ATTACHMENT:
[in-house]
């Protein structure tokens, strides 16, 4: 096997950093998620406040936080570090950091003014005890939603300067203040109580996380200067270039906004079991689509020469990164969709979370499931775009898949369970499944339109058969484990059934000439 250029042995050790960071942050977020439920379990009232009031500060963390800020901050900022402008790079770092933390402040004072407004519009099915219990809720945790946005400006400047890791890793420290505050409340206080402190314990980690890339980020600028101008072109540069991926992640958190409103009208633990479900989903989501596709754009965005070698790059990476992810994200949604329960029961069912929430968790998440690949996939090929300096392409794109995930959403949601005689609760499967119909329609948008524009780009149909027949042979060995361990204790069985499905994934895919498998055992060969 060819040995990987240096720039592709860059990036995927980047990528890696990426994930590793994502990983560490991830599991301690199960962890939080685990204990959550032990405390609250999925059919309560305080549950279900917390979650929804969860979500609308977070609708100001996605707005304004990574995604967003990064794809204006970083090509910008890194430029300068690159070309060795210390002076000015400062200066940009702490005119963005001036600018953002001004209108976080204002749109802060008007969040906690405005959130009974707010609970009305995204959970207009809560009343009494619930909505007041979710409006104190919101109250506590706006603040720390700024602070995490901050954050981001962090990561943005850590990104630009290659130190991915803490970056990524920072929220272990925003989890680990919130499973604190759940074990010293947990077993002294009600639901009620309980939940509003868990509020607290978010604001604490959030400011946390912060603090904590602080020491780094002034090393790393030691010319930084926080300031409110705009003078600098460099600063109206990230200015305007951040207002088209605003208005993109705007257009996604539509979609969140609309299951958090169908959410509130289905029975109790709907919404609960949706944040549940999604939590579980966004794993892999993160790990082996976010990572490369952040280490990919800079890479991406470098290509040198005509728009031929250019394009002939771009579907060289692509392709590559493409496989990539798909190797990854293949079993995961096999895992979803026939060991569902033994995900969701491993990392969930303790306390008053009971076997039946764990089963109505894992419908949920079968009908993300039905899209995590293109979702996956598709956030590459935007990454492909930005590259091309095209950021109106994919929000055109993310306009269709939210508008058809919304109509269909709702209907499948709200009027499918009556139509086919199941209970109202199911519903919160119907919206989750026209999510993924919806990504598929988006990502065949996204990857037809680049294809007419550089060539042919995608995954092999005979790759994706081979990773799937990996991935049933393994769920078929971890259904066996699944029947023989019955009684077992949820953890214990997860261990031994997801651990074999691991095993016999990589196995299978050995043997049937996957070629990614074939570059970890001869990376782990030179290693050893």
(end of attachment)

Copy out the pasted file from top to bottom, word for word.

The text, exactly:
[in-house]
């Protein structure tokens, strides 16, 4: 096997950093998620406040936080570090950091003014005890939603300067203040109580996380200067270039906004079991689509020469990164969709979370499931775009898949369970499944339109058969484990059934000439 250029042995050790960071942050977020439920379990009232009031500060963390800020901050900022402008790079770092933390402040004072407004519009099915219990809720945790946005400006400047890791890793420290505050409340206080402190314990980690890339980020600028101008072109540069991926992640958190409103009208633990479900989903989501596709754009965005070698790059990476992810994200949604329960029961069912929430968790998440690949996939090929300096392409794109995930959403949601005689609760499967119909329609948008524009780009149909027949042979060995361990204790069985499905994934895919498998055992060969 060819040995990987240096720039592709860059990036995927980047990528890696990426994930590793994502990983560490991830599991301690199960962890939080685990204990959550032990405390609250999925059919309560305080549950279900917390979650929804969860979500609308977070609708100001996605707005304004990574995604967003990064794809204006970083090509910008890194430029300068690159070309060795210390002076000015400062200066940009702490005119963005001036600018953002001004209108976080204002749109802060008007969040906690405005959130009974707010609970009305995204959970207009809560009343009494619930909505007041979710409006104190919101109250506590706006603040720390700024602070995490901050954050981001962090990561943005850590990104630009290659130190991915803490970056990524920072929220272990925003989890680990919130499973604190759940074990010293947990077993002294009600639901009620309980939940509003868990509020607290978010604001604490959030400011946390912060603090904590602080020491780094002034090393790393030691010319930084926080300031409110705009003078600098460099600063109206990230200015305007951040207002088209605003208005993109705007257009996604539509979609969140609309299951958090169908959410509130289905029975109790709907919404609960949706944040549940999604939590579980966004794993892999993160790990082996976010990572490369952040280490990919800079890479991406470098290509040198005509728009031929250019394009002939771009579907060289692509392709590559493409496989990539798909190797990854293949079993995961096999895992979803026939060991569902033994995900969701491993990392969930303790306390008053009971076997039946764990089963109505894992419908949920079968009908993300039905899209995590293109979702996956598709956030590459935007990454492909930005590259091309095209950021109106994919929000055109993310306009269709939210508008058809919304109509269909709702209907499948709200009027499918009556139509086919199941209970109202199911519903919160119907919206989750026209999510993924919806990504598929988006990502065949996204990857037809680049294809007419550089060539042919995608995954092999005979790759994706081979990773799937990996991935049933393994769920078929971890259904066996699944029947023989019955009684077992949820953890214990997860261990031994997801651990074999691991095993016999990589196995299978050995043997049937996957070629990614074939570059970890001869990376782990030179290693050893």